Monthly Income Investors: Why This 5.6% Yielder Is a Better Way to Play the Resurgence of Walmart

Why SmartCentres Real Estate Investment Trst (TSX:SRU.UN) is the Walmart (NYSE:WMT) play for monthly income investors.

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It’s hard to ignore the remarkable blowout that Walmart (NYSE:WMT) clocked in last week. Under the impeccable stewardship of CEO Doug McMillon, the company has shown that it can compete and even thrive in an industry in which has been wreaking havoc.

Plenty of investors, including Warren Buffett, counted Walmart out due to the profound disruptive potential of e-commerce juggernauts like Amazon, but it turned out that Buffett, along with the majority of investors, severely discounted the management abilities of Walmart.

It’s not just about Walmart’s e-commerce successes. Second-quarter same-store sales growth (SSSG) was the strongest it’s been in over a decade, jumping 4.5% thanks in part to incredibly enticing prices that are drawing large crowds into its physical stores.

Simply put, Walmart is firing on all cylinders in both realms: e-commerce and brick and mortar. And that has many investors on both sides of the border reconsidering their “death-of-physical-retail” thesis, which has been widely embraced among by the herd over the past few years.

Sure, e-commerce is causing an immense amount of pressure on the physical retailers, and there have been plenty of victims thus far, but let’s be real. Brick and mortar isn’t dead — not even close. Walmart appears to be evidence of this, as it still has a tonne of fight left in it.

As it stands, Walmart is looking like a great stock to own moving forward, but for Canadians, there’s a superior under-the-radar play that’s better catered to both monthly income and deep-value investors alike.

The security I’m speaking of is SmartCentres Real Estate Investment Trst (TSX:SRU.UN), a 5.6%-yielding REIT that dwarfs Walmart’s 2.1% dividend yield.

SmartCentres is a retail REIT that’s behind the SmartCentre malls, many of which are anchored by Canadian Walmart locations. These Walmart stores draw huge crowds to SmartCentres, which, in turn, drives up the value of real estate for SmartCentre’s other tenants.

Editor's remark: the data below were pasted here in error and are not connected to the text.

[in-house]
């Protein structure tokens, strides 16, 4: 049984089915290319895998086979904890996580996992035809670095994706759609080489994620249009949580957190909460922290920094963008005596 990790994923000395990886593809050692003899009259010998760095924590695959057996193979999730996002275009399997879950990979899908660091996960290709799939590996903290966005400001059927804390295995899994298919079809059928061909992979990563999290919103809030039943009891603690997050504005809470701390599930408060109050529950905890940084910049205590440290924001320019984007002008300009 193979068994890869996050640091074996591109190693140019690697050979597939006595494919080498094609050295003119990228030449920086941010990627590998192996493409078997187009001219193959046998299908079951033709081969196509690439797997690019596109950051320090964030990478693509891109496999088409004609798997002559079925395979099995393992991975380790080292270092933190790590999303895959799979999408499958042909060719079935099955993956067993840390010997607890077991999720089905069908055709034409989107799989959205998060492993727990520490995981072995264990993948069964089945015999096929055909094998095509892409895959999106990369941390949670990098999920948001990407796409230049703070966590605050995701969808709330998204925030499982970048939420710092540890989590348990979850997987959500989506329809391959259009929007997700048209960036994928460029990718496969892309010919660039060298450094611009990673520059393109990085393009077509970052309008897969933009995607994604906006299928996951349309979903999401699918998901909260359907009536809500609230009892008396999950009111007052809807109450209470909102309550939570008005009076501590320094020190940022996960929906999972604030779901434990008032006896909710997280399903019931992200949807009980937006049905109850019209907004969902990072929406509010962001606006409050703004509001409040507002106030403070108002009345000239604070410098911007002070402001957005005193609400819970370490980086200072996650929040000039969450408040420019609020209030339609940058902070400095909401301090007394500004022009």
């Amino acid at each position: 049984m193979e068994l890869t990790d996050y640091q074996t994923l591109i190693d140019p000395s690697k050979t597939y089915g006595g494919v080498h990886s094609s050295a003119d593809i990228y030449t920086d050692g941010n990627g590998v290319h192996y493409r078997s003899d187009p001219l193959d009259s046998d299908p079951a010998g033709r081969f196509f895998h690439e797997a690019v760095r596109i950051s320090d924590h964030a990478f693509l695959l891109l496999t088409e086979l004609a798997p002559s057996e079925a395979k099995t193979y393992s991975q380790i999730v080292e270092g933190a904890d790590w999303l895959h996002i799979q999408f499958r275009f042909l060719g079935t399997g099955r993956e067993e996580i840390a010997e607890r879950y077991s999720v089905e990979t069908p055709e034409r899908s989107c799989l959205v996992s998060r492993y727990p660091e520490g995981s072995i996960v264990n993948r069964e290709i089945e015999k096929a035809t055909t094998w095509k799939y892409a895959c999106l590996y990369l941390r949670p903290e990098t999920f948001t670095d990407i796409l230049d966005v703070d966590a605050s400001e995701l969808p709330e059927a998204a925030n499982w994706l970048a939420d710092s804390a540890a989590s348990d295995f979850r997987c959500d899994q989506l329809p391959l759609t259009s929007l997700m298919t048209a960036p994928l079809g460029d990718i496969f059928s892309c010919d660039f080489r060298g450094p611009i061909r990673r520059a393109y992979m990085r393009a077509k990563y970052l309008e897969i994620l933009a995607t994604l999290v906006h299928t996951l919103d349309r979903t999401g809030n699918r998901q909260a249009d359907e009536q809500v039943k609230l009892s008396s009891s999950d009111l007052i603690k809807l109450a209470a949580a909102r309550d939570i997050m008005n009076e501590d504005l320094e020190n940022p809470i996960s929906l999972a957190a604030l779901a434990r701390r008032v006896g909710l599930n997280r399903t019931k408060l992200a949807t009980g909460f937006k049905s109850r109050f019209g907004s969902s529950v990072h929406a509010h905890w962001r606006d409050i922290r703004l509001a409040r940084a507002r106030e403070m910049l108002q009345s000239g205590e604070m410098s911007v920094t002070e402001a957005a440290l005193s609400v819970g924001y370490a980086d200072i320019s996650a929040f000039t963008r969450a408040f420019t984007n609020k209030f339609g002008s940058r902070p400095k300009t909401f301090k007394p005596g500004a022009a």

Although Canadian Walmart stores are considerably different from their U.S. counterparts, I believe recent strategic initiatives that have resulted in profound SSSG numbers will inevitably spread to Canada, where the physical shopping scene appears far more robust.

Foolish takeaway

Shopping centres may look like a dud investment to the average investor, but I don’t think this kind of sentiment is at all in line with reality.

SmartCentres looks like a severely undervalued income play that’s being unfairly discounted by Mr. Market due to the excessive negativity over the “death-of-the-shopping-mall” theme — a theme that I believe will die down as Walmart (and other brick-and-mortar kings) continue to flex their muscles in spite of the disruptive pressures put forth by Amazon and the like.

Stay hungry. Stay Foolish.

This article represents the opinion of the writer, who may disagree with the “official” recommendation position of a Motley Fool premium service or advisor. We’re Motley! Questioning an investing thesis — even one of our own — helps us all think critically about investing and make decisions that help us become smarter, happier, and richer, so we sometimes publish articles that may not be in line with recommendations, rankings or other content.

John Mackey, CEO of Whole Foods Market, an Amazon subsidiary, is a member of The Motley Fool’s board of directors. Fool contributor Joey Frenette has no position in any of the stocks mentioned. David Gardner owns shares of Amazon. The Motley Fool owns shares of Amazon.

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